One series to rule them all...

A dark army that has overrun the land. An unlikely hero on sent on an epic quest. A sword that is broken and forged anew. A search for the lost king. I could easily be describing Lord of the Rings! I have read several books in this amazing series (and shall not stop till I have read them all), but so far this one is undoubtedly my favorite. When you read Redwall and Mattimeo (and some of the other books in the series), you feel as if it's set in the present. But when you read the books about Martin the Warrior, the legendary hero of Redwall Abbey...

The time of great heroes

What can I say, reading Mossflower is like reading a book about the legend of King Arthur or Robin Hood. You're stepping back in time to an era when villains were more wicked, heroes were more brave, and the country was more wild. The story begins with Martin entering the country of Mossflower and then swiftly being imprisoned because he is carrying a sword. The ultimate climax of the book is set up swiftly when Martin swears vengeance upon the evil Queen of the land (who in an awesome scene breaks Martin's sword and tells the guards to have him wear it around his neck). But even for the Hero Martin, vengeance doesn't come easy.

Have you ever been on a quest?

Like Redwall, there is a major sidequest for our hero to embark upon (you can't kill the main villain with a broken sword now can you?), involving a search for the old Badger Lord king of Mossflower. Also like Redwall, there will be clues to unravel, friends to make, and alliances to forge. And like the great Lord of the Rings, there will also be beautiful songs to sing and poems to read.

Hungry yet?
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Format: Hardcover
I think that Mossflower is simply the most fantastic book in the whole Redwall series, and close to perfection. This is the story of how Martin the Warrior, a legendary hero, came to Mossflower country. It is a time of desparation, when no one is safe from the evil Tsarmina and her army. Unlike the other Redwall books, this story has an uncanny sense of adventure, soul, suspense, and humor. The characters are larger than life. Mossflower chronciles how all the great legends of Redwall came to be, and you see how the characters became part of ancient legend. It is a wonderful book, and unparalled in its grand storytelling.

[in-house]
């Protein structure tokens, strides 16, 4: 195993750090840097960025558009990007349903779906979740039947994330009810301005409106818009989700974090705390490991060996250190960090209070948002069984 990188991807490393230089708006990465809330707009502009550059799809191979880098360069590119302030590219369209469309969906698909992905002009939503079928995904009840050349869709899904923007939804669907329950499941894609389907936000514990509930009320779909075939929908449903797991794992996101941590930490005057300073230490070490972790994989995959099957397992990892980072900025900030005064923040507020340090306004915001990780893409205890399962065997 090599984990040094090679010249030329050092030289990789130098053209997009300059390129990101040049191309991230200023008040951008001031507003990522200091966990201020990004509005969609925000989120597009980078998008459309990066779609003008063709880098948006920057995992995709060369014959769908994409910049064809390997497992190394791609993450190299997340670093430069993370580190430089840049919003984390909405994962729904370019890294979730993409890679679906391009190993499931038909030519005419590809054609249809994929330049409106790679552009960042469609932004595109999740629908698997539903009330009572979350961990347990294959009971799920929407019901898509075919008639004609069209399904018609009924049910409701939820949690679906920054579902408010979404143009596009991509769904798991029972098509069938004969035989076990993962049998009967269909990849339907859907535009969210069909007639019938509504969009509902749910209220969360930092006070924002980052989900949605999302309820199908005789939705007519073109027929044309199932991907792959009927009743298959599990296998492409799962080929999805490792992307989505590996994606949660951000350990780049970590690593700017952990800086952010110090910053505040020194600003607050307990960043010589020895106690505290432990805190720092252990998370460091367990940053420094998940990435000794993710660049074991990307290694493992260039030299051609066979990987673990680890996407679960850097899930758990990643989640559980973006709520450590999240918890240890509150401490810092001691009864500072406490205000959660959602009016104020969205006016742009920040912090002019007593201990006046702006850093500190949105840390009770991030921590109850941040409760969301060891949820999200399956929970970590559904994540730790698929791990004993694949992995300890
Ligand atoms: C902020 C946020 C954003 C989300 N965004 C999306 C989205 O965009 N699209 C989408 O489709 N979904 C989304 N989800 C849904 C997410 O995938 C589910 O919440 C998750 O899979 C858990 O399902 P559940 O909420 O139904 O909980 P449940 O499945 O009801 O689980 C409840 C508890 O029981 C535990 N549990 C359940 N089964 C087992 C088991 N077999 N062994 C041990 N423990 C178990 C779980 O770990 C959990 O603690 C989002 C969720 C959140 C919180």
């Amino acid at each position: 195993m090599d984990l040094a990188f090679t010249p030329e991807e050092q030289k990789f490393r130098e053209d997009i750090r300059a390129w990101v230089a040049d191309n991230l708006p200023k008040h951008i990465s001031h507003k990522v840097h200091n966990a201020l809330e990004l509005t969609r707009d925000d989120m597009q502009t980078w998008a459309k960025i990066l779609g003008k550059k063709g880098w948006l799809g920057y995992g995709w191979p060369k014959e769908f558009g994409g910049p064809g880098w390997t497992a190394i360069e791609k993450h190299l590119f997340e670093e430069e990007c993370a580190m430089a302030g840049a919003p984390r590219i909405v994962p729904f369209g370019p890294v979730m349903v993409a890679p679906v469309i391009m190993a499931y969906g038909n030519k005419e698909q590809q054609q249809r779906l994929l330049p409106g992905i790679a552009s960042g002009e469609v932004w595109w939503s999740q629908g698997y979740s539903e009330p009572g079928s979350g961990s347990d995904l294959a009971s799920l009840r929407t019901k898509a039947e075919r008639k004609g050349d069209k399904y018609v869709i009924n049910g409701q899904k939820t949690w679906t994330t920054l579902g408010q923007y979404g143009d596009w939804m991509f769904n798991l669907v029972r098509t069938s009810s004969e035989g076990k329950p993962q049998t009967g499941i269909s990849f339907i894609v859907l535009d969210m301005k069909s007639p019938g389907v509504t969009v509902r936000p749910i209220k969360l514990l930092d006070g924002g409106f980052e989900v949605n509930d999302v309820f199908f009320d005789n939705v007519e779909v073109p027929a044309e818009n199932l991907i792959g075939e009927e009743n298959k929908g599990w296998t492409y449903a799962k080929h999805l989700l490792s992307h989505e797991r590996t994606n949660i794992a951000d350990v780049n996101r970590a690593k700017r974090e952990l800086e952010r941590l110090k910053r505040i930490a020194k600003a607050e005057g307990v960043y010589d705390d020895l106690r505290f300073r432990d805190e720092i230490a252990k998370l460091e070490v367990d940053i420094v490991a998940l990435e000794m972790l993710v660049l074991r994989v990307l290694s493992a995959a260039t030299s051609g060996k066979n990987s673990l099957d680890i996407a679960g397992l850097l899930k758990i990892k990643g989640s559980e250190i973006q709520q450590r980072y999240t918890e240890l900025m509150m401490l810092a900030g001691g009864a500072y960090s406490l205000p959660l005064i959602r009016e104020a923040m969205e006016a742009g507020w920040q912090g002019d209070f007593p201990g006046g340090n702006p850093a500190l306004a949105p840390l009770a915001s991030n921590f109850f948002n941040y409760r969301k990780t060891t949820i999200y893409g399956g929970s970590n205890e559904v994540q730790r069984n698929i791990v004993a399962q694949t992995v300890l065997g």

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Format: Mass Market Paperback
This is the second Redwall-series book, but is actually a prequel to "Redwall". The storyline is very thin, but it is certainly exciting for the kids with lots of action. My kids produced plenty of laughter due to the antics of Martin, Gonff, and Young Dinny. Jacques writes well, and this is to the benefit of my children who want to plow through the umpteen books in this series. One is enough, though, for me to read aloud. (For now, until they beg for more!)
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By A Customer on May 20, 2000
Format: Mass Market Paperback
I have read every Redwall book from Redwall to The Legend of Luke. i am going to get Lord Brocktree once it comes out. This is the second-best book in the series, the only one better is Pearls of Lutra. Mossflower has villains you will hate with all of your heart and heroes you just can't resist, such as Gonff who teaches a crab to "dance" on his route to Salamandastron, home of the badger Lord Boar the Fighter. The evil wildcat queen, Tsarmina's, tyrannical reign needs a quick finish, and Martin the mouse is the one to do it. Oh and by the way, "Tsarmina" is a play on "tsarina" with "mean" added in.
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Format: Paperback
The Redwall series was recommended to me by my own readers, who recognized a similarity between the writing style, animorphism, and medieval setting of my own debut novel "The Other Side of Yore" and of Brian Jaques' famous books. As I learned more about the books, I was amazed that the books had escaped my attention for so long. Sure I had heard the name in passing, but I really didn't know what the books were about, and had probably passed them over as too child-oriented when I was a young blossoming fan of fantasy. Boy, had i been missing out!

Mossflower may be the best YA fantasy book I've read since "The Hobbit," maybe even surpassing "The Chronicles of Narnia" for imagination, superb writing skill, literary worth, and sheer reading enjoyment!

Far from being just a book for young adults, I am well over thirty and highly critical of most fiction books, and was unable to put the book down. Not only does Jaques write in an incredibly skillful and beautiful style, but his plots and subplots are nothing short of genious. The character developement of the animorphed creatures is far superior to even the average bestselling author of fiction starring realistic human characters. Jaques is a master of dialogue and dialect, and I especially enjoyed the strange coloquial mole-speech;

"Hurr, Oi be liken it moiself better'n any deeper-n'-ever pie oive et, stan' on moi hole!"

The triumphs, determinations, and gallant speeches of Martin the Warrior actually brought tears to my eyes a few times during the tale, and the antics and humorous songs and poems of Gonff made me laugh out loud more than once.